Furniture company beds#8217; down in Suffolk Staff 12/08/2006 A new factory in Suffolk held its ribbon cutting yesterday, marking the creation of 30 new jobs and the beginning of a business relationsh

Published 12:00 am Friday, December 8, 2006

A new factory in Suffolk held its ribbon cutting yesterday, marking the creation of 30 new jobs and the beginning of a business relationship between Suffolk and Denmark.

Flexa Furniture Inc., based in Denmark, opened its new facility in the Suffolk Industrial Park with a ribbon cutting ceremony, factory tours and children’s play time. The company manufactures children’s bedroom sets, using the unique concept of modifying the same basic piece of furniture to fit a child’s changing needs and wants as they grow.

“It is rather important to note that Flexa ventured into the U.S. market barely six years ago,” said Torben A. Gettermann, ambassador of the Consul General of Denmark. Gettermann also praised the company’s business concept and its ability to “set high values and maintain them.”

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David N. Smith, deputy secretary of commerce and trade of the Virginia Economic Development Partnership, welcomed Flexa to Suffolk on behalf of Gov. Tim Kaine.

“Virginia was just named the number one state to do business,” Smith said. “Flexa liked it so much here they decided to put down roots, which really says a lot about the people of Suffolk.

“The people of Suffolk aren’t competing with Franklin anymore,” he said. “They’re competing with China and India.”

Flexa Furniture president Peder Sorensen said, “I’m delighted to be here on this day, the greatest day in any business. We’re one of the few factories that chose to locate in Suffolk instead of China. How many companies can celebrate the insourcing of jobs to the U.S.?

“We can see the smiles on children’s faces when they see their beds. We can see the satisfaction of the parents who buy the beds.”

Sorensen said they chose to locate in Suffolk because of the convenience of modes of transport.

“It’s really a logistic port, a good place to find,” he said. “We can have a container from here to the water in a half-hour.”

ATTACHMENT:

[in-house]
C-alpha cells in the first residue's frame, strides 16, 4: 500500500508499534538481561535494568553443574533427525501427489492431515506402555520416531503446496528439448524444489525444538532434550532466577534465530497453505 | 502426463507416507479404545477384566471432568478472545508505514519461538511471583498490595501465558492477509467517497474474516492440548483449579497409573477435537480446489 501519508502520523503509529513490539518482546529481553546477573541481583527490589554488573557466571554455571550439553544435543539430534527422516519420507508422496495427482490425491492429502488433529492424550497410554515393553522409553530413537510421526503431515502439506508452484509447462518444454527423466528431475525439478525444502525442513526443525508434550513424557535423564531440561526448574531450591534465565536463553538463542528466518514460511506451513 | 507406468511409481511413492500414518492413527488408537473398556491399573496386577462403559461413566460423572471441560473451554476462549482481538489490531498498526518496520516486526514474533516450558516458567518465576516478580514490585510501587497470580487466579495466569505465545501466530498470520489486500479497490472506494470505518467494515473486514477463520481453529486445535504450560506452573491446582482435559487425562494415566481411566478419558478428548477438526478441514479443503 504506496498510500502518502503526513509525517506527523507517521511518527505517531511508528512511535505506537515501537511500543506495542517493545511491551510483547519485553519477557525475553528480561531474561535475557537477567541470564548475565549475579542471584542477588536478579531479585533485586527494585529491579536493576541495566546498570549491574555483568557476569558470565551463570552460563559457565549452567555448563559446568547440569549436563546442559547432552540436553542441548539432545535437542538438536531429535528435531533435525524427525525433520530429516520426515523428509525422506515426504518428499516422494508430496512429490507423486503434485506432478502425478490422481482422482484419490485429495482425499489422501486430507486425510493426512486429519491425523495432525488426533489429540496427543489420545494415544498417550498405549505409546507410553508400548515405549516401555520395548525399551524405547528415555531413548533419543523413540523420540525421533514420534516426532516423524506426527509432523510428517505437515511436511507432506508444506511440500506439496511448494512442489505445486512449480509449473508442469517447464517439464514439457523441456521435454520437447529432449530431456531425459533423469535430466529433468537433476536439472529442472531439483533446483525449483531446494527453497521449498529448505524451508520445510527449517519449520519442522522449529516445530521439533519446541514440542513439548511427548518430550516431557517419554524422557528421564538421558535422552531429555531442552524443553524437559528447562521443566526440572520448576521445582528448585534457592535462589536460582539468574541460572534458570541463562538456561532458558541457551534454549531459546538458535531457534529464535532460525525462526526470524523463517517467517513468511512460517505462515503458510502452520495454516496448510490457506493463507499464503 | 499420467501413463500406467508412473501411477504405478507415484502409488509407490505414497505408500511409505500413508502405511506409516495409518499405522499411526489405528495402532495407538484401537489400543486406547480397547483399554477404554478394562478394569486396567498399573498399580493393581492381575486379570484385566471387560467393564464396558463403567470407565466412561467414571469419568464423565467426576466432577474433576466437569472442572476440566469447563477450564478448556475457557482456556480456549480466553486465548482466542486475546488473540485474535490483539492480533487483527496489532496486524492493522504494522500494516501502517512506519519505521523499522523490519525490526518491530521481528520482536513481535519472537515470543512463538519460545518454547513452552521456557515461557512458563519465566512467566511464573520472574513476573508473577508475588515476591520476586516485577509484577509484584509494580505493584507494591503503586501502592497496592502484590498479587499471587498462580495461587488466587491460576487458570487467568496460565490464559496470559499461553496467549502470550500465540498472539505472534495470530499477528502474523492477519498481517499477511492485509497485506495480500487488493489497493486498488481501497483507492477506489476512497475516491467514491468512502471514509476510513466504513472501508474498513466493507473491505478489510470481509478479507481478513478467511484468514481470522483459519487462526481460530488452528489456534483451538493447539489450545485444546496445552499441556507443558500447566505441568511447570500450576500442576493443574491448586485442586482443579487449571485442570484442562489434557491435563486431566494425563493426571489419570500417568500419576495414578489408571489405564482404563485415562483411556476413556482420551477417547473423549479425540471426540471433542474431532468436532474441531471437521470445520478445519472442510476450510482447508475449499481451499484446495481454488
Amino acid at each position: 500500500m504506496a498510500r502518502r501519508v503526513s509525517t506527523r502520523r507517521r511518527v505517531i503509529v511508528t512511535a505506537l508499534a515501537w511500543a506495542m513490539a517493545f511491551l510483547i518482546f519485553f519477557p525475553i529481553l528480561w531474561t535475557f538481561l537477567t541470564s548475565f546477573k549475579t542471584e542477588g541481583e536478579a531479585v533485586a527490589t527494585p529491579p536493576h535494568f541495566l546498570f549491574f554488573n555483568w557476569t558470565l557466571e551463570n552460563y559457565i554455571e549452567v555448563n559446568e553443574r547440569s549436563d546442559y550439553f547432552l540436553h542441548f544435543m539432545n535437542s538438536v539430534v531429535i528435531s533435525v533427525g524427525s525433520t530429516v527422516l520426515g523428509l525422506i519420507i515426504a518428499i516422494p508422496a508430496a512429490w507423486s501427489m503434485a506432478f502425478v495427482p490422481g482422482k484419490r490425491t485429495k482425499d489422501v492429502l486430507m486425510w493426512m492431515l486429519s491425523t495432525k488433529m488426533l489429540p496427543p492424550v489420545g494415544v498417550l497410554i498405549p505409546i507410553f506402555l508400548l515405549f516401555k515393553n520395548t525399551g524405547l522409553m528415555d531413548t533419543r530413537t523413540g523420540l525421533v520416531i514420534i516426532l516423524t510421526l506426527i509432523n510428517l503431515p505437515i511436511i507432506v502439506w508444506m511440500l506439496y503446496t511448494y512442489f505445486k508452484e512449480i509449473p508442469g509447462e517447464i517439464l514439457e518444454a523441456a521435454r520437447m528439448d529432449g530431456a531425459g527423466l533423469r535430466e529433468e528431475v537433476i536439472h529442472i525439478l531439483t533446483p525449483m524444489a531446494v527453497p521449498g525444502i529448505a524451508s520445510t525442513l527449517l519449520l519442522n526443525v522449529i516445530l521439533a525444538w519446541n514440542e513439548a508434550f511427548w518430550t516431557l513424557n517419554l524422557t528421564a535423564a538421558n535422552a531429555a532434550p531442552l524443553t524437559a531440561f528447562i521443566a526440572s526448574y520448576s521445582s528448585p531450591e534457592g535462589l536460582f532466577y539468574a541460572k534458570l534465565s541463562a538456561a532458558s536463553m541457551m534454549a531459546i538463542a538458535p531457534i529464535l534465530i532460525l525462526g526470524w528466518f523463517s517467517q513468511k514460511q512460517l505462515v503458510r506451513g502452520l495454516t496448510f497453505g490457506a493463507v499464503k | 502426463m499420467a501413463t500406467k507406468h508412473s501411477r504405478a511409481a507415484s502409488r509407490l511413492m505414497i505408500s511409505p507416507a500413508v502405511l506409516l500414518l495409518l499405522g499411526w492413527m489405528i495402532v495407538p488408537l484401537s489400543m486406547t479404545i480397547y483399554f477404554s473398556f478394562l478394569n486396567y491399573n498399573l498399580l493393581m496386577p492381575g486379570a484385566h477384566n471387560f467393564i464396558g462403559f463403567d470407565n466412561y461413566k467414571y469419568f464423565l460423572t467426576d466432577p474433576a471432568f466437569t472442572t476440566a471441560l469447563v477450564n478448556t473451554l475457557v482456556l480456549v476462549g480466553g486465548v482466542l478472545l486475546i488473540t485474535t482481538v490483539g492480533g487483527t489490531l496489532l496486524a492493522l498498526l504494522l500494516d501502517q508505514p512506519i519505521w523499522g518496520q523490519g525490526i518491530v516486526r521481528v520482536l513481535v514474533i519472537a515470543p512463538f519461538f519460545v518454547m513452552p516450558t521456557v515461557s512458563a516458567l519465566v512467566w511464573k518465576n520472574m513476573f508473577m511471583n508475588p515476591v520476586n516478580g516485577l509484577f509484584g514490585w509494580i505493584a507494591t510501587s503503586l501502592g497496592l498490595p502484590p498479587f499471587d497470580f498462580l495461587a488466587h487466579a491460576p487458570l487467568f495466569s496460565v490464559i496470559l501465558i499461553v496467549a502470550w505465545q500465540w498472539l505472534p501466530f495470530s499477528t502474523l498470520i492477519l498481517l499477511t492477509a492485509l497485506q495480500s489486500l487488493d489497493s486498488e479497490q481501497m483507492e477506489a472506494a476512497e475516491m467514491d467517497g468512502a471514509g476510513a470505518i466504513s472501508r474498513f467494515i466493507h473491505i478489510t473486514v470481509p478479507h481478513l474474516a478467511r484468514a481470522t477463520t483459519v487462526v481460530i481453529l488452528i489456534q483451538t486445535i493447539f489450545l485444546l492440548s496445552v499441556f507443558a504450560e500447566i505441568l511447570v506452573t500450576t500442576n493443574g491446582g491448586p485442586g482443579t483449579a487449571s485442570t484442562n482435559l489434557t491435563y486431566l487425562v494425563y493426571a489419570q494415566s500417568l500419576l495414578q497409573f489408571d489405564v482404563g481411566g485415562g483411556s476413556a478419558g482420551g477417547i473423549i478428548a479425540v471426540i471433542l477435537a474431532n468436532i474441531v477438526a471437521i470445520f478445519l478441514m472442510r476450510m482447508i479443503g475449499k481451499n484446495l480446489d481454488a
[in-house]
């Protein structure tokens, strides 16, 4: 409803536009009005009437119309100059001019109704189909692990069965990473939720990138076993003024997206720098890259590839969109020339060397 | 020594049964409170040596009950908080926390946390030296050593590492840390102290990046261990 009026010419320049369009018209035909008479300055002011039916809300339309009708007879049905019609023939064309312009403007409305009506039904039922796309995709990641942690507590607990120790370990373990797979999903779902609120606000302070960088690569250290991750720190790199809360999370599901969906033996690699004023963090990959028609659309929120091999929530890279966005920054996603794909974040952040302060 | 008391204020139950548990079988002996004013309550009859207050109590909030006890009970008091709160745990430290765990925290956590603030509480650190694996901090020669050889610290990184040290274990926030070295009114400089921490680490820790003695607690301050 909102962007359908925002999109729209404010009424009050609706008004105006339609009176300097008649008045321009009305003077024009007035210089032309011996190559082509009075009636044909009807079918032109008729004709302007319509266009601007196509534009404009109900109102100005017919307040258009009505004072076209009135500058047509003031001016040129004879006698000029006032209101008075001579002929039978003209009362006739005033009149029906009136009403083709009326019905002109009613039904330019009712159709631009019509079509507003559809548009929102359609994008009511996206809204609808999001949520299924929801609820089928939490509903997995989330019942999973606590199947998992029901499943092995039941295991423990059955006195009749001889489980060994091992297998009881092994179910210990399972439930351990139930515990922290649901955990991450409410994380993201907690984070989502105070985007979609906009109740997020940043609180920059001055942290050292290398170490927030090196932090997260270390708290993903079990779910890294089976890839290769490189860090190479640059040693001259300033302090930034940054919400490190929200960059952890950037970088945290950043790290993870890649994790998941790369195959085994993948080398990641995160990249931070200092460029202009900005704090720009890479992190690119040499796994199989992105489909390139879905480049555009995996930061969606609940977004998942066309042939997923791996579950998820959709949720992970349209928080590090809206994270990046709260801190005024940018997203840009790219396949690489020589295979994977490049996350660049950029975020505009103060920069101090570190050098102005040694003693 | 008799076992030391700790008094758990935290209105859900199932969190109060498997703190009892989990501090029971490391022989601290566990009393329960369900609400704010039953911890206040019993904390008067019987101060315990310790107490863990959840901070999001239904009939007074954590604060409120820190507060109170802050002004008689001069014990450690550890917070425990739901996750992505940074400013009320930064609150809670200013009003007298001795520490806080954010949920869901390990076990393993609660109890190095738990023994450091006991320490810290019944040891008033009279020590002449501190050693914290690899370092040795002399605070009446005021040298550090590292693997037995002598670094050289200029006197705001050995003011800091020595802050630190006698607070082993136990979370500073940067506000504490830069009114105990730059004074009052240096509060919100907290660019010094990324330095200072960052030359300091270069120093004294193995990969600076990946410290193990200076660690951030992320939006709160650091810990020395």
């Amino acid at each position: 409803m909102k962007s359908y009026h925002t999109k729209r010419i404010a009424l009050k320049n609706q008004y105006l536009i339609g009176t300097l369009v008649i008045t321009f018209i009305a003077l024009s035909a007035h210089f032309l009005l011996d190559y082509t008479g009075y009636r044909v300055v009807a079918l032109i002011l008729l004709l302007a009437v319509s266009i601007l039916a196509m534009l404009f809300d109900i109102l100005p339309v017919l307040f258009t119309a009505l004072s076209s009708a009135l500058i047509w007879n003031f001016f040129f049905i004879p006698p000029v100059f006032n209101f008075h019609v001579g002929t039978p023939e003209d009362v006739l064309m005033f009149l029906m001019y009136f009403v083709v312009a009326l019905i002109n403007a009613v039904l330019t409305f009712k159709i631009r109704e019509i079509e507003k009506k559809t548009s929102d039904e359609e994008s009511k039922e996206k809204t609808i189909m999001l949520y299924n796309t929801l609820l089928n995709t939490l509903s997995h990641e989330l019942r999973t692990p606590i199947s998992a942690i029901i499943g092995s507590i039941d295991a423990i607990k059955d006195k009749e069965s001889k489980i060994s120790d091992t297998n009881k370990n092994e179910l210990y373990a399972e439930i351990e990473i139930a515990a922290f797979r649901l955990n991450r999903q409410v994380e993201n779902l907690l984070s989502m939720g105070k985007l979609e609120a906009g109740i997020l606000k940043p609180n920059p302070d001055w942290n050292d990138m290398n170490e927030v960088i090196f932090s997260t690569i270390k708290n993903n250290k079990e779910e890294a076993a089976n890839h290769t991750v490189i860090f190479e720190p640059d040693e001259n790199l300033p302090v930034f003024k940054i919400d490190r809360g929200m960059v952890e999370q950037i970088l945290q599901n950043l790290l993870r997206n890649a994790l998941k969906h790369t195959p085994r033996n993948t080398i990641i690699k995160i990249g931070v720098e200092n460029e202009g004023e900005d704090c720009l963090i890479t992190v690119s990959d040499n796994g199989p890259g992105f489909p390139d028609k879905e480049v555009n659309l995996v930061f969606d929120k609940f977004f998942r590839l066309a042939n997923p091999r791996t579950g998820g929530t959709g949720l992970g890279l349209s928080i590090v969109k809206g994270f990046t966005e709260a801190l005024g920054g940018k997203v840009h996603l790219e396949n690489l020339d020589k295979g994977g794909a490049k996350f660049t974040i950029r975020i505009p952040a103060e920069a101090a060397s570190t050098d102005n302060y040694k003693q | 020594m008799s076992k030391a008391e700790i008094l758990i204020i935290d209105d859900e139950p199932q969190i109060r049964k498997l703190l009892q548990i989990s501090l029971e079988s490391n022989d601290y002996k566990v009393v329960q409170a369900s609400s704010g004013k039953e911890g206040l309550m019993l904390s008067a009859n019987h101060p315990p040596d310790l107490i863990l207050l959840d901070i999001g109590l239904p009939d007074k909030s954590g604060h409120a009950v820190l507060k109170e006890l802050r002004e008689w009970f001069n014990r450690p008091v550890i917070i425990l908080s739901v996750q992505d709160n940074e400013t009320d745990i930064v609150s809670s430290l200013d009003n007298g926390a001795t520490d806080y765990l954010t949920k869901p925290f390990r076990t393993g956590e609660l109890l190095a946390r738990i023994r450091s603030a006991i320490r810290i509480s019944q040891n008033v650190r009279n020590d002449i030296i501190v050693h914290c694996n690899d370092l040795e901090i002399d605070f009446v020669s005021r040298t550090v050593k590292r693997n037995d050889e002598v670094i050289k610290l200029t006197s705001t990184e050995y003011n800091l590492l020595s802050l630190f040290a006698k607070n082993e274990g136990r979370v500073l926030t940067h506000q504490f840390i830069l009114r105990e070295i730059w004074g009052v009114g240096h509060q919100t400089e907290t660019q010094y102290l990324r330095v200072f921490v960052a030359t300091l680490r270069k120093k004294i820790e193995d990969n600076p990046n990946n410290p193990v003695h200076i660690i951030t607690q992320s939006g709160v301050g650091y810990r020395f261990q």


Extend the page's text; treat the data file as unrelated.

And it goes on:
Sorensen said he had been working as a sales manager in New York when he heard about the opportunity in Suffolk. “I decided to jump on board and head down south.”

Sorensen said he had no problem hiring people to supply the factory with manpower.

“Relatively speaking, there’s a good supply of workers,” he said.

Flexa Furniture has a store in Virginia Beach, one of three Flexa-only stores in the United States. The others are in Hawaii and California. The furniture also retails in the area at Krazy Kids in Chesapeake, said Cecilia Najar, marketing consultant for Flexa.

The company produces bedroom products for children that grow with the child, said Najar. What starts out as a simple bed with side rails can be converted into a loft with a desk or fort underneath, a castle bed, or many other things. The focus is on safety and innovation, Najar said.

“It’s a very European concept. It has a Lego feel to it.”

Apparently, customers in the area have responded well to the unique furniture. The retail in the area is the best in the company, Najar said.

Flexa’s focus on environmental friendliness may be what brings in many customers. For every tree the company cuts down, they plant three, said Najar. Organic cotton and vegetable dye are used for the accessories, such as pockets for stuffed animals, schoolbooks or whatever the child desires. The lacquer used to coat the wood is non-toxic. Wood chips not used in the furniture are made into pellets and sold in Europe as a heating product for wood stoves.

“It’s as earthy, crunchy, tree-hugger as you can get,” said Najar.

Safety for the user is another prime concern. All corners on the furniture are rounded, and nearly all the products have rails around most of the bed, to keep the child from falling. The slides attached to some of the loft beds are flat at the bottom, so there’s no drop to the floor.

Per L. Jensen, president of Flexa Group, is optimistic for Flexa’s future with Suffolk.

“In Suffolk, we are sure we can develop our brand and be a strong employer,” he said. “It’s going to be great here, I’m very sure.”

To find out more about Suffolk’s newest factory, go to